Month: April 2012

Automatic retries using the Transient Fault Handling from Enterprise libraries (EntLib)


Hello,

I was reading about the Transient Fault Handling at http://msdn.microsoft.com/en-us/library/hh680901(v=pandp.50).aspx This is a block of the Enterprise Libraries which is part of the Enterprise Integration Pack for Windows Azure. I haven’t played much with Azure yet, but one part of the documentation took my attention:

When Should You Use the Transient Fault Handling Application Block?
…… (some explanation about when you are using Azure services) ……
You Are Using a Custom Service
If your application uses a custom service, it can still benefit from using the Transient Fault Handling Application Block. You can author a custom detection strategy for your service that encapsulates your knowledge of which transient exceptions may result from a service invocation. The Transient Fault Handling Application Block then provides you with the framework for defining retry policies and for wrapping your method calls so that the application block applies the retry logic.Source: http://msdn.microsoft.com/en-us/library/hh680901(v=pandp.50).aspx#sec10

So, I thought why do I have to write always the retry logic if this is already done ;-).

The problem

We want to write a generic retry mechanism for our application. Moreover we need to support some level of customization thru configuration files.

The solution
Simple let set up the Transient Fault Handling Block (from now on FHB). First of fall you will have to download the libraries, you could do it using NuGet – which by default adds also references to support Windows Azure -. You can remove the Windows Azure DLL if you’re not going to be using Windows Azure in your app.

The FHB lets you specify a error detection strategy as well as retry strategy when you construct the retry policy. Also, a Retry policy support the execution of Action, Funcdelegates or Actionfor async retries.

As part of the configuration process for FHB, it’s required to indicate which errors should be handled by FHB. A mechanism for doing this is by implementing the interface: ITransientErrorDetectionStrategy. In our sample, we only want to retry when a FileNotFoundException is thrown. Thus we have coded the FileSystemTransientErrorDetectionStrategy:

using System;
using System.IO;
using Microsoft.Practices.TransientFaultHandling;

namespace SampleConsoleApplication.TransientErrors.Strategies
{
    public class FileSystemTransientErrorDetectionStrategy : ITransientErrorDetectionStrategy
    {
        #region ITransientErrorDetectionStrategy Members

        public bool IsTransient(Exception ex)
        {
            return ex is FileNotFoundException;
        }

        #endregion
    }
}

Certainly you could implement it by handling any particular exception.
Now we need to define a retry policy. This is done by specifying a retry strategy. The following code example configures a retry policy by providing a retry strategy incremental. Additionally in our sample service.DoSlowAndImportantTask will always fail, so the FHB will retry automatically based on the retry policy.

 private static void RetryPolityUsingCode(IUnityContainer container, IService service, OutputWriterService writer)
        {
            writer.WriteLine("Begin sample: RetryPolityUsingCode");
            // Define your retry strategy: retry 5 times, starting 1 second apart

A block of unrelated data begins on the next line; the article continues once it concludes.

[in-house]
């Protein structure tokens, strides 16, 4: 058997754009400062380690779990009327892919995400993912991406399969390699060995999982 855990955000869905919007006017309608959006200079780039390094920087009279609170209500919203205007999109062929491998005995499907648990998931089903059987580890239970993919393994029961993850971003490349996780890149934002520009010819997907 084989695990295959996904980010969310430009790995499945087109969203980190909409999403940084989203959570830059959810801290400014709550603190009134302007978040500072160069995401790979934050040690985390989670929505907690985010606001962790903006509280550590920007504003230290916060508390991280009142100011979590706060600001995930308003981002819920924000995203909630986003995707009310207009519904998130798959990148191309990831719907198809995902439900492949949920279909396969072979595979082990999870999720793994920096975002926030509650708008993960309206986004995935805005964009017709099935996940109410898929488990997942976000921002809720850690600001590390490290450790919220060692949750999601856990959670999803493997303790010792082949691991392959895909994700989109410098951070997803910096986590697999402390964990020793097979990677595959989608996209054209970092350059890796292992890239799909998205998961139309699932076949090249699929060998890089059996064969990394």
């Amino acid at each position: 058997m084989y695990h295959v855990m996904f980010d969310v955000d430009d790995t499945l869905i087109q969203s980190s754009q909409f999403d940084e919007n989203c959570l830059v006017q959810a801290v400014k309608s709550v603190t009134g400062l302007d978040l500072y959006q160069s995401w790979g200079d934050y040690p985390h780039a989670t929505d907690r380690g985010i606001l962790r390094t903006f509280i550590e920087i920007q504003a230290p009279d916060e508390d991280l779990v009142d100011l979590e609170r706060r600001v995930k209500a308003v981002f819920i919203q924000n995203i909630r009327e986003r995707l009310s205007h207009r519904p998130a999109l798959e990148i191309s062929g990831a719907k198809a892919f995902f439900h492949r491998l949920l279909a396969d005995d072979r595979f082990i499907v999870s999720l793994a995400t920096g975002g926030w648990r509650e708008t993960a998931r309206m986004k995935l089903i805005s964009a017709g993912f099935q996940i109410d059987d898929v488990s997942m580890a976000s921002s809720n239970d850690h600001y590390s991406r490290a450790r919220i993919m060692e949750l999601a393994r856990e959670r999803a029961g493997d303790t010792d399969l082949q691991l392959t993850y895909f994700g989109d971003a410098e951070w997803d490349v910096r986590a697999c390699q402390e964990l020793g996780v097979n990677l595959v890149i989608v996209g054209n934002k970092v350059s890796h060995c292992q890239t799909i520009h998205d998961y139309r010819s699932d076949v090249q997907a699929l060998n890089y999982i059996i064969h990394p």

// and adding 2 seconds to the interval each retry.
            var retryStrategy = new Incremental(5, TimeSpan.FromSeconds(1), TimeSpan.FromSeconds(2));

            // Define your retry policy using the retry strategy and the Windows Azure storage
            // transient fault detection strategy.
            var retryPolicy = new RetryPolicy(retryStrategy);

            try
            {
                // Do some work that may result in a transient fault.
                retryPolicy.ExecuteAction(service.DoSlowAndImportantTask);
            }
            catch (Exception exception)
            {
                // All the retries failed.
                writer.WriteLine("An Exception has been thrown:\n{0}", exception);
            }
            writer.WriteLine("End sample: RetryPolityUsingCode");
        }

Additionally it’s possible to specify the retry policy in the configuration file, for example:

<!--?xml version="1.0" encoding="utf-8" ?-->

<section name="RetryPolicyConfiguration" type="Microsoft.Practices.EnterpriseLibrary.WindowsAzure.TransientFaultHandling.Configuration.RetryPolicyConfigurationSettings, Microsoft.Practices.EnterpriseLibrary.WindowsAzure.TransientFaultHandling" requirepermission="true"></section><section name="typeRegistrationProvidersConfiguration" type="Microsoft.Practices.EnterpriseLibrary.Common.Configuration.TypeRegistrationProvidersConfigurationSection, Microsoft.Practices.EnterpriseLibrary.Common"></section>

Please notice that there is a default Retry Strategy indicating that will use “Fixed Interval Retry Strategy”. Our C# code will ask for the RetryManager instance in order to retrieve the Retry Policy and then perform the task.

private static void RetryPolityUsingConfigFile(IUnityContainer container, IService service, OutputWriterService writer)
        {
            writer.WriteLine("Begin sample: RetryPolityUsingConfigFile");
            // Gets the current Retry Manager configuration
            var retryManager = EnterpriseLibraryContainer.Current.GetInstance();

            // Asks for the default Retry Policy. Keep on mind that it's possible to ask for an specific one.
            var retryPolicy = retryManager.GetRetryPolicy();
            try
            {
                // Do some work that may result in a transient fault.
                retryPolicy.ExecuteAction(service.DoSlowAndImportantTask);
            }
            catch (Exception exception)
            {
                // All the retries failed.
                writer.WriteLine("An Exception has been thrown:\n{0}", exception);
            }
            writer.WriteLine("End sample: RetryPolityUsingConfigFile");
        }

The Transient Fault Handling Block a simple and flexible alternative for a well-known task. A automatic retry system, moreover this supports configuration file, so we should be able to change the retry policy just by modifying our configuration file.

Here is an screen shot of the app, which automatically retries calling our mischievous method.

Transient Fault Handling Tries Output Capture

As usual the code sample is at https://github.com/hmadrigal/playground-dotnet/tree/master/MsEntLib.TransientErrorHandling

Multiple configuration files per environment


Hello,

Today I had the chance to perform a quick research about a classic problem. If have different settings for development, testing, staging and production. So, we usually merge or lost settings of the configuration files. Visual Studio 2008 have already resolved the problem (at least in web applications) by allowing the user to create different web.config files and applying XSLT to generate the final configuration file. Today I’ll propose the same solution, but for desktop Apps, and hopefully you could apply this solution to any XML file.